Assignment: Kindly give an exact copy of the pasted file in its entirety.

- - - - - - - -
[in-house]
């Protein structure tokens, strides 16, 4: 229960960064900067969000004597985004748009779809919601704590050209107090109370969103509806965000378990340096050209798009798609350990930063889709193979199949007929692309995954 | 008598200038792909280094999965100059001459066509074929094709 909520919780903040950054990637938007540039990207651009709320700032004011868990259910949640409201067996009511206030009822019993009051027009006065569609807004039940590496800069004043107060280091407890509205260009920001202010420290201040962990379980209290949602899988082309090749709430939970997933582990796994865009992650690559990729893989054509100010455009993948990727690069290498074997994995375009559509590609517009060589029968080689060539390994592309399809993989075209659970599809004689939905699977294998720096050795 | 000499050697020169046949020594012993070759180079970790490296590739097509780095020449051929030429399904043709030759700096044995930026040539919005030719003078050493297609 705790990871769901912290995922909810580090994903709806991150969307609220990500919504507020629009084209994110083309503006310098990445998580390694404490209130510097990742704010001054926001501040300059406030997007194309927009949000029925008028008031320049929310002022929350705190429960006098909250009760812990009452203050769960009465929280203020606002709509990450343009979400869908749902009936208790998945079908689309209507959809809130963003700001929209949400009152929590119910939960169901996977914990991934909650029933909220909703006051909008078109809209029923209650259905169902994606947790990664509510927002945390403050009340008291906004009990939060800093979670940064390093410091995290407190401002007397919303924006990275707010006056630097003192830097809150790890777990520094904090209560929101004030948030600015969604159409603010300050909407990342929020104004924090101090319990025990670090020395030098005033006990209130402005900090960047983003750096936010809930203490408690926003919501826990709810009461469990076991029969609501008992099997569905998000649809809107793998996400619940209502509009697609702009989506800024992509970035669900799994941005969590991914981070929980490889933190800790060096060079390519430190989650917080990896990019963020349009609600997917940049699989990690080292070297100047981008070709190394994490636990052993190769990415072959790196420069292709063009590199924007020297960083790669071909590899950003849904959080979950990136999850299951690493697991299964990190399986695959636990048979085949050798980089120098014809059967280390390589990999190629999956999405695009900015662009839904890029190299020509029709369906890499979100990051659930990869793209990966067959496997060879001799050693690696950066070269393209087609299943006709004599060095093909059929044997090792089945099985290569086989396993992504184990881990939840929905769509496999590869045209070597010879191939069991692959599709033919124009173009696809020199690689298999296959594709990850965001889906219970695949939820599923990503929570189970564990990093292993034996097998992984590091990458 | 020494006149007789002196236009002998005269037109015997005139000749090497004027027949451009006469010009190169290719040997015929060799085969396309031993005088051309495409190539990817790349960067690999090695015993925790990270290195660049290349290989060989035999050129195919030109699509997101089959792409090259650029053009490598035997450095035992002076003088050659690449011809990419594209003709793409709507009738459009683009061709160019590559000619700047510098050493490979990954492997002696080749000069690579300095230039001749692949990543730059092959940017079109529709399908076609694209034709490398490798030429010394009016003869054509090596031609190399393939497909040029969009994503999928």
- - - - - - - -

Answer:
[in-house]
């Protein structure tokens, strides 16, 4: 229960960064900067969000004597985004748009779809919601704590050209107090109370969103509806965000378990340096050209798009798609350990930063889709193979199949007929692309995954 | 008598200038792909280094999965100059001459066509074929094709 909520919780903040950054990637938007540039990207651009709320700032004011868990259910949640409201067996009511206030009822019993009051027009006065569609807004039940590496800069004043107060280091407890509205260009920001202010420290201040962990379980209290949602899988082309090749709430939970997933582990796994865009992650690559990729893989054509100010455009993948990727690069290498074997994995375009559509590609517009060589029968080689060539390994592309399809993989075209659970599809004689939905699977294998720096050795 | 000499050697020169046949020594012993070759180079970790490296590739097509780095020449051929030429399904043709030759700096044995930026040539919005030719003078050493297609 705790990871769901912290995922909810580090994903709806991150969307609220990500919504507020629009084209994110083309503006310098990445998580390694404490209130510097990742704010001054926001501040300059406030997007194309927009949000029925008028008031320049929310002022929350705190429960006098909250009760812990009452203050769960009465929280203020606002709509990450343009979400869908749902009936208790998945079908689309209507959809809130963003700001929209949400009152929590119910939960169901996977914990991934909650029933909220909703006051909008078109809209029923209650259905169902994606947790990664509510927002945390403050009340008291906004009990939060800093979670940064390093410091995290407190401002007397919303924006990275707010006056630097003192830097809150790890777990520094904090209560929101004030948030600015969604159409603010300050909407990342929020104004924090101090319990025990670090020395030098005033006990209130402005900090960047983003750096936010809930203490408690926003919501826990709810009461469990076991029969609501008992099997569905998000649809809107793998996400619940209502509009697609702009989506800024992509970035669900799994941005969590991914981070929980490889933190800790060096060079390519430190989650917080990896990019963020349009609600997917940049699989990690080292070297100047981008070709190394994490636990052993190769990415072959790196420069292709063009590199924007020297960083790669071909590899950003849904959080979950990136999850299951690493697991299964990190399986695959636990048979085949050798980089120098014809059967280390390589990999190629999956999405695009900015662009839904890029190299020509029709369906890499979100990051659930990869793209990966067959496997060879001799050693690696950066070269393209087609299943006709004599060095093909059929044997090792089945099985290569086989396993992504184990881990939840929905769509496999590869045209070597010879191939069991692959599709033919124009173009696809020199690689298999296959594709990850965001889906219970695949939820599923990503929570189970564990990093292993034996097998992984590091990458 | 020494006149007789002196236009002998005269037109015997005139000749090497004027027949451009006469010009190169290719040997015929060799085969396309031993005088051309495409190539990817790349960067690999090695015993925790990270290195660049290349290989060989035999050129195919030109699509997101089959792409090259650029053009490598035997450095035992002076003088050659690449011809990419594209003709793409709507009738459009683009061709160019590559000619700047510098050493490979990954492997002696080749000069690579300095230039001749692949990543730059092959940017079109529709399908076609694209034709490398490798030429010394009016003869054509090596031609190399393939497909040029969009994503999928």